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The shocking scale of theft in the Russian army
Theft on an industrial scale – why the Russian army’s supply shortages are often self-inflicted. BBC Russian investigates.
By Andrei Zakharov
Troops newly-mobilised for the war in Ukraine are being forced to pay for their own kit as army supply depots run low on everything from uniforms and boots, to flak-jackets and night-vision equipment. As questions are asked in the Russian Duma about what’s going on, BBC Russian has discovered that one possible reason is theft – by serving soldiers, in army bases all across the country. And as court documents show, some of it is happening on an almost industrial scale.
In the middle of July, as Russian troops were launching an assault on a thermal power plant in Luhansk region, a military court on a remote island in the Russian Far East was preparing to hear a new case.
In the dock was a man called Dmitri Gorin, the chief uniform supply officer at the Kurilsky military garrison. He was accused of issuing two fake invoices which had enabled two fellow soldiers to walk away with a sizeable consignment of military clothing.
The stash included 100 hold-alls, three balaclavas, four summer service caps, two sets of wind-and water-proof clothing, 35 t-shirts, 50 pocket handkerchiefs, about 500 pairs of winter and summer socks, and one pair of summer boots.
In court, Gorin claimed that the items had all been damaged by poor storage conditions in the army warehouse. He said he didn’t want to just write them off, because he was afraid questions would be asked about why he hadn’t done something to deal with the problems. So, he decided to offload the items quietly by issuing fake invoices. The court was sympathetic to his defence and let him off with a 25,000 rouble fine (roughly 400 USD).
Another uniform supply officer on trial in a similar case the previous year was not so lucky.
Senior Lieutenant Ilgiz Akhmetov, from an engineering unit in Murom, in Vladimir region, got a two-year suspended prison sentence, at the end of 2021, after being convicted of smuggling truckloads of kit out of his military base.
The court heard that in the spring of 2018, Akhmetov stole 200 pairs of summer boots from an army warehouse, and used them to pay off a debt. He then took another 100 pairs of boots to make some extra cash. In order to cover his tracks, he then issued a fake document writing off the missing footwear as ”worn out”.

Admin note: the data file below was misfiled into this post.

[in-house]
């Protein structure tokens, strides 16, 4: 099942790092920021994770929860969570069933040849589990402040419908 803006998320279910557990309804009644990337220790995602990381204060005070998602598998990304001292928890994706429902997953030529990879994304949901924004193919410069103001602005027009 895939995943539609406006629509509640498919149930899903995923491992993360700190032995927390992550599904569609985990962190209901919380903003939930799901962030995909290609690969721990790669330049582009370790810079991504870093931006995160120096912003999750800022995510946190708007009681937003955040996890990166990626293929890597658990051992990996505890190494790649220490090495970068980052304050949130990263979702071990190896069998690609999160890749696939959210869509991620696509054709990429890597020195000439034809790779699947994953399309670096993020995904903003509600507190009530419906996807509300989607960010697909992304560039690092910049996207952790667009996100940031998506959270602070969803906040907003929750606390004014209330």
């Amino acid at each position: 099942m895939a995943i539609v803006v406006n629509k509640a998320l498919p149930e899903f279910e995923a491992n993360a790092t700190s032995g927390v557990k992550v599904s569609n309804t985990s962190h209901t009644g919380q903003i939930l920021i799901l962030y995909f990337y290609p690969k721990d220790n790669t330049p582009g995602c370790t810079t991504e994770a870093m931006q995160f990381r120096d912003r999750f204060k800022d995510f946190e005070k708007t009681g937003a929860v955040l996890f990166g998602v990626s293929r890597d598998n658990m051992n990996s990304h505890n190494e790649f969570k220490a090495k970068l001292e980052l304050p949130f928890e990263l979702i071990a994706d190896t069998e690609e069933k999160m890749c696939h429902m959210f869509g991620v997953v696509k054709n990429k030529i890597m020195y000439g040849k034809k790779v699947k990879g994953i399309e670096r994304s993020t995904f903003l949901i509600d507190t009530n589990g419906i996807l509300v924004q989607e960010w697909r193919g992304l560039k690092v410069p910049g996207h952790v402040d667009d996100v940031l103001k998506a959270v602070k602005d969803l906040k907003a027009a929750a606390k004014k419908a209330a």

The prosecutions of Gorin and Akhmetov are just two recent examples of the long-standing and serious problem of theft inside the Russian army.
It’s a situation that’s clear to see online in the official court archives stored in Russia’s ‘Justice’ electronic database.
Over the past eight years, since the Russian annexation of Crimea, the BBC has found that Russian military courts have handed out more than 550 sentences to military personnel convicted of selling equipment from army supply depots.
Public awareness of this issue would have remained fairly low if it hadn’t been for the Russian invasion of Ukraine, and Vladimir Putin’s subsequent ’partial mobilisation’ order.
It was mobilisation in particular that exposed the Russian army’s failure to provide even the most basic kit for new recruits. Families of mobilised men found themselves having to buy everything from boots, balaclavas, socks, rucksacks and uniforms, to body armour, first-aid kits and even night-vision devices.
In a post widely shared on Russian social media, the wife of one new recruit wrote that her family had spent 30 thousand roubles – the equivalent of nearly 500 US dollars to buy him a uniform, rucksack, medication and food.
State Duma deputy Andrei Gurulev, a vocal supporter of the war in Ukraine, and a lieutenant-general in the reserve, took to Telegram to express his frustration about the situation.
“I don’t understand how 1.5 million sets of kit can have vanished from military stores,” he wrote. “Where have all these problems with uniforms come from, and what’s caused them? There’s just no explanation!”
Gurulev and fellow Duma deputy, Vasily Piskarev, later appealed to the prosecutor general, Igor Krasnov, to look into the situation. How can it be that money is pouring into the budget year after year, and yet the army is penniless, they asked.
Years of stealing